Prostate cancer is a common tumor among middle-aged and elderly males (1) and is the second leading cause of death in men globally (2). Prostate cancer is a type of androgen-dependent tumor, and its occurrence and progression depend on androgen. Early detection of androgen deprivation can effectively inhibit the growth of prostate cancer, but it has been confirmed that following androgen deprivation therapy (ADT), prostate cancer can develop into castration-resistant prostate cancer (CRPC) (3). With the development of CRPC, the patient’s chance of survival is significantly reduced, and recent research has, thus, largely focused on this disease (4). Patients with this disease now have a number of approved treatment options, including chemotherapy drugs (e.g. cabazitaxel and docetaxel) (5), hormone inhibitors (e.g. enzalutamide and abiraterone) (6), and tumor vaccines (e.g. sipuleucel-T and radionuclide radium) (7, 8). These drugs are typically used alone or in combination to treat the disease and can be effective in prolonging the patient’s survival time. However, the treatment can involve a number of serious side effects. Therefore, the development of natural products of plant origin has become a new direction for CRPC prevention and treatment.

The AKR1C3 gene plays a vital role in the formation and metabolism of androgens, catalyzing the synthesis of specific androgens (testosterone and dihydrotestosterone [DHT]) in tumor cells. It has been demonstrated that a high expression of AKR1C3 is closely associated with the upregulation of stem cell markers during the transformation of prostate cancer into CRPC (9). The inhibition of AKR1C3 presents a potential strategy for the prevention and treatment of CRPC via inhibiting androgen synthesis in tumors.

In recent years, researchers have developed many types of AKR1C3 inhibitor, including 3-sulfamoylbenzoic acid derivatives, aldehyde ketone-degrading enzymes, 3,(R)-2-(6-methoxy Naproxen-2-yl)butyric acid, and various analogues (10). However, the improved CRPC inhibitors continue to involve toxic side effects in clinical application. The identification of a new potential AKR1C3 inhibitor obtained from natural chemicals is thus crucial. Genistein, a highly active natural phytoestrogen found in soybeans, has been proven to have high inhibitory activity in terms of CRPC cell proliferation (11, 12). A previous study (13) revealed that genistein can markedly inhibit the growth of prostate cancer cells and arrest their cell cycle. Moreover, it was also found that feeding soybean diets to immunodeficiency mice reduced the growth of xenograft tumors, promoted apoptosis of prostate cancer cells, and inhibited angiogenesis.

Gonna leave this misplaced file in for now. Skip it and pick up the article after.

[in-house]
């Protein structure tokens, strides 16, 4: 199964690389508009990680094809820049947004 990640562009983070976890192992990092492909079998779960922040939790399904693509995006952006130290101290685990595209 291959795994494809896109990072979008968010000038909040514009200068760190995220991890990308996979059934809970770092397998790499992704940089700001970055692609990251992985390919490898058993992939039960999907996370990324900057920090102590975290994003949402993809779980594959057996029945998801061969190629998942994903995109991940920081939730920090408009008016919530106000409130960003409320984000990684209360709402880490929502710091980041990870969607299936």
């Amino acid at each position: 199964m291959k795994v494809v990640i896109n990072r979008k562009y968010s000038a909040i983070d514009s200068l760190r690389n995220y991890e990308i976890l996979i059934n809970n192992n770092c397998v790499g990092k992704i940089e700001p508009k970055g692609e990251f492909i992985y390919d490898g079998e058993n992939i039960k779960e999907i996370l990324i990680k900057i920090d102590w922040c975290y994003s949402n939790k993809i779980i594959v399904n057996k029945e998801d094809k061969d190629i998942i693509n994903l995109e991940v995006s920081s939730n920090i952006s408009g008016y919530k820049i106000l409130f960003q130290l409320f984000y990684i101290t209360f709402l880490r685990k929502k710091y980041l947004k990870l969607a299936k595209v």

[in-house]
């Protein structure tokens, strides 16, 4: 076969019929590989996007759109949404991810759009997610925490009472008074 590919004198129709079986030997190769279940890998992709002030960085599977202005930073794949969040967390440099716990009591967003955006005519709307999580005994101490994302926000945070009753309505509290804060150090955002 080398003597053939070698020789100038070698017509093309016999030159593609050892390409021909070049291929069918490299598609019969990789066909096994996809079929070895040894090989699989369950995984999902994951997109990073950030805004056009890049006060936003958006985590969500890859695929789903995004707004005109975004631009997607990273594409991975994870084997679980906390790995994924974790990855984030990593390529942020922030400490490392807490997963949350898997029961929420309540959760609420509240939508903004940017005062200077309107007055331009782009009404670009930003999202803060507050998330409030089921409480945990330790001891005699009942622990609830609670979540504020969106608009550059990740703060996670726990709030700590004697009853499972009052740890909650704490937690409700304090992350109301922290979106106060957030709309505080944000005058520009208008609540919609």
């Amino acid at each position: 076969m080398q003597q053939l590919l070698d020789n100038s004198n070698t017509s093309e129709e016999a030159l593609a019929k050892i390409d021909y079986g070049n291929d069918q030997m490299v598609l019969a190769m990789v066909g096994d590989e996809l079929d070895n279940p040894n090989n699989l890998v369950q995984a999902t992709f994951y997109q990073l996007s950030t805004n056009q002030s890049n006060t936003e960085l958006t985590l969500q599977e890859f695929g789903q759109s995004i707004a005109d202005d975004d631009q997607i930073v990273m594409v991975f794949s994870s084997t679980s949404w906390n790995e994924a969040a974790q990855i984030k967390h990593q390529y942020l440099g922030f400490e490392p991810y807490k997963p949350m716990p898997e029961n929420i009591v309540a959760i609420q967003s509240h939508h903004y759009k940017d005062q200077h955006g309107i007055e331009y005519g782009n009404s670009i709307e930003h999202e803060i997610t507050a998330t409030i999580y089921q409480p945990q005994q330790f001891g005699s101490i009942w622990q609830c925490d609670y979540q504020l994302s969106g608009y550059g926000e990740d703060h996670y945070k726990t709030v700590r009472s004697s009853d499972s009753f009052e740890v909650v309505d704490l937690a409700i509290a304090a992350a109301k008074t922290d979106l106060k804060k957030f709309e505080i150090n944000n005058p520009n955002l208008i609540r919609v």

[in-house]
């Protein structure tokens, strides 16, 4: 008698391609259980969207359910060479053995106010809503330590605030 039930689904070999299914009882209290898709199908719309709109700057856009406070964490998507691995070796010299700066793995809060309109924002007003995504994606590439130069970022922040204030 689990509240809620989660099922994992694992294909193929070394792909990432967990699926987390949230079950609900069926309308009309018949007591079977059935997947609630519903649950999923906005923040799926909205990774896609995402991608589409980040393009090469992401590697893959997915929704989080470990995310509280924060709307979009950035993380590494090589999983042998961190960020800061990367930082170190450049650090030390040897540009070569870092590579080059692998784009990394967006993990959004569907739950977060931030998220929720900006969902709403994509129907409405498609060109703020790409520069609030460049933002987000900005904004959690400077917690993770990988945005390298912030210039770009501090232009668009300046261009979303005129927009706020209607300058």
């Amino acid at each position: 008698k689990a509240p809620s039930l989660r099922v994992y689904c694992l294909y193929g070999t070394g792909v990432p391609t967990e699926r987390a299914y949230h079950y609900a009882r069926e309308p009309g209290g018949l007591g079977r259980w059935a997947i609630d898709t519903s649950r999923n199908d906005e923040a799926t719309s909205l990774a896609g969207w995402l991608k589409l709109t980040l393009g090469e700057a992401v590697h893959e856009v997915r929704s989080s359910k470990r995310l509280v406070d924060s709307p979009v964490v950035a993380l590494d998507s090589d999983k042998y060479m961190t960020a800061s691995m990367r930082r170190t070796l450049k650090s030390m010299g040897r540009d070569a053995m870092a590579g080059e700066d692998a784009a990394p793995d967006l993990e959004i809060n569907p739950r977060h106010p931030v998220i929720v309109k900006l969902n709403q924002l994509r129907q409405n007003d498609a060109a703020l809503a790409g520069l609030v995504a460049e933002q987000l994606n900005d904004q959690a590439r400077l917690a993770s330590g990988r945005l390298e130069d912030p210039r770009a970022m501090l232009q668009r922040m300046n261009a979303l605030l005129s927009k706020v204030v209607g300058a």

Genistein has also been reported to significantly reduce matrix metalloproteinase type 2 (MMP-2) expression and serum prostate-specific antigen (PSA) concentrations in prostate cancer patients treated with ADT, suggesting that genistein may combat prostate cancer by affecting protease activity and reducing different markers of prostate cancer progression in humans (14). In addition, various studies (15) have demonstrated that genistein can inhibit tumor cell metastasis via blocking the activation of MMP-2 and the phosphorylation of focal adhesion kinase in human prostate cancer cells. Overall, the previous studies suggest that genistein inhibits the development and progression of prostate cancer; however, whether it inhibits the growth of CRPC through regulating AKR1C3 remains unclear.

In this study, the effects and potential mechanism of genistein on CRPC are explored using in vivo and in vitro experiments in view of ascertaining whether genistein could inhibit the progression of CRPC by reducing the expression of AKR1C3. In addition, the interaction between genistein and AKR1C3 is explored using the Discovery studio 4.5 molecular docking software. Overall, the results indicate that genistein can play a role as an ACR1C3 inhibitor and could be employed in therapeutic approaches in combination with traditional remedies to improve CRPC treatment and prevention.

Materials and methods